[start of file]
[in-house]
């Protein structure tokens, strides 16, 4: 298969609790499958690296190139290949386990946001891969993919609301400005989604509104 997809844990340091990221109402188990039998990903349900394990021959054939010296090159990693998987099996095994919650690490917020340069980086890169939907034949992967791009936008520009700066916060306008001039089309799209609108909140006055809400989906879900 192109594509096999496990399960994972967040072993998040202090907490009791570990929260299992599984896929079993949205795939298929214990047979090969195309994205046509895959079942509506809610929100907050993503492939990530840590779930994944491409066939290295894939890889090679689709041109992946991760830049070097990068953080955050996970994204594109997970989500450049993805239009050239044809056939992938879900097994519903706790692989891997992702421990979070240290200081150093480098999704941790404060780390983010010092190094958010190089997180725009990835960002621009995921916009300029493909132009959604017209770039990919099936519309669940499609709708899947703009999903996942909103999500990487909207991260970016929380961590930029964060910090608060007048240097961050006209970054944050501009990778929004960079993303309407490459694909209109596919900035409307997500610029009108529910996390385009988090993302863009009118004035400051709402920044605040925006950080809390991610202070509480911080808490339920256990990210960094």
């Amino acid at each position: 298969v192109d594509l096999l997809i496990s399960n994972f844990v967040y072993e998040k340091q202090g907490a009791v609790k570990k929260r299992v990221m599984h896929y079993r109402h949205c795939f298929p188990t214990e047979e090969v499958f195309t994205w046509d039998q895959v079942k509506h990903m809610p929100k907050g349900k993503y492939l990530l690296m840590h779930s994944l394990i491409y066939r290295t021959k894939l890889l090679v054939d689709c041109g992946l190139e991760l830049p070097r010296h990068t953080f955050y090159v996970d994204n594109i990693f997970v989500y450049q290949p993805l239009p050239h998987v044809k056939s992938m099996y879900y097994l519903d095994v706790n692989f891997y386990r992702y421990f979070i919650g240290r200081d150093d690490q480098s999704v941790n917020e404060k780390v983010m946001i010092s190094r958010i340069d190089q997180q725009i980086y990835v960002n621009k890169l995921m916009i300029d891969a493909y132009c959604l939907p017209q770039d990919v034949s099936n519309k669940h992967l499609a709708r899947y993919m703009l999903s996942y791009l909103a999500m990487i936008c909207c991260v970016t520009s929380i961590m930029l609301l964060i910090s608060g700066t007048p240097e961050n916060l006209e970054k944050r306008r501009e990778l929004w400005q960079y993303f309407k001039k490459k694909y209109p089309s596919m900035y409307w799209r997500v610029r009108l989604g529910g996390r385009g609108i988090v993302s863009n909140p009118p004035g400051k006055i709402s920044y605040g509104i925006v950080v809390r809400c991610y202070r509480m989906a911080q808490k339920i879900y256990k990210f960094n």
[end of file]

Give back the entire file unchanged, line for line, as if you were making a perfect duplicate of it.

[in-house]
């Protein structure tokens, strides 16, 4: 298969609790499958690296190139290949386990946001891969993919609301400005989604509104 997809844990340091990221109402188990039998990903349900394990021959054939010296090159990693998987099996095994919650690490917020340069980086890169939907034949992967791009936008520009700066916060306008001039089309799209609108909140006055809400989906879900 192109594509096999496990399960994972967040072993998040202090907490009791570990929260299992599984896929079993949205795939298929214990047979090969195309994205046509895959079942509506809610929100907050993503492939990530840590779930994944491409066939290295894939890889090679689709041109992946991760830049070097990068953080955050996970994204594109997970989500450049993805239009050239044809056939992938879900097994519903706790692989891997992702421990979070240290200081150093480098999704941790404060780390983010010092190094958010190089997180725009990835960002621009995921916009300029493909132009959604017209770039990919099936519309669940499609709708899947703009999903996942909103999500990487909207991260970016929380961590930029964060910090608060007048240097961050006209970054944050501009990778929004960079993303309407490459694909209109596919900035409307997500610029009108529910996390385009988090993302863009009118004035400051709402920044605040925006950080809390991610202070509480911080808490339920256990990210960094």
């Amino acid at each position: 298969v192109d594509l096999l997809i496990s399960n994972f844990v967040y072993e998040k340091q202090g907490a009791v609790k570990k929260r299992v990221m599984h896929y079993r109402h949205c795939f298929p188990t214990e047979e090969v499958f195309t994205w046509d039998q895959v079942k509506h990903m809610p929100k907050g349900k993503y492939l990530l690296m840590h779930s994944l394990i491409y066939r290295t021959k894939l890889l090679v054939d689709c041109g992946l190139e991760l830049p070097r010296h990068t953080f955050y090159v996970d994204n594109i990693f997970v989500y450049q290949p993805l239009p050239h998987v044809k056939s992938m099996y879900y097994l519903d095994v706790n692989f891997y386990r992702y421990f979070i919650g240290r200081d150093d690490q480098s999704v941790n917020e404060k780390v983010m946001i010092s190094r958010i340069d190089q997180q725009i980086y990835v960002n621009k890169l995921m916009i300029d891969a493909y132009c959604l939907p017209q770039d990919v034949s099936n519309k669940h992967l499609a709708r899947y993919m703009l999903s996942y791009l909103a999500m990487i936008c909207c991260v970016t520009s929380i961590m930029l609301l964060i910090s608060g700066t007048p240097e961050n916060l006209e970054k944050r306008r501009e990778l929004w400005q960079y993303f309407k001039k490459k694909y209109p089309s596919m900035y409307w799209r997500v610029r009108l989604g529910g996390r385009g609108i988090v993302s863009n909140p009118p004035g400051k006055i709402s920044y605040g509104i925006v950080v809390r809400c991610y202070r509480m989906a911080q808490k339920i879900y256990k990210f960094n």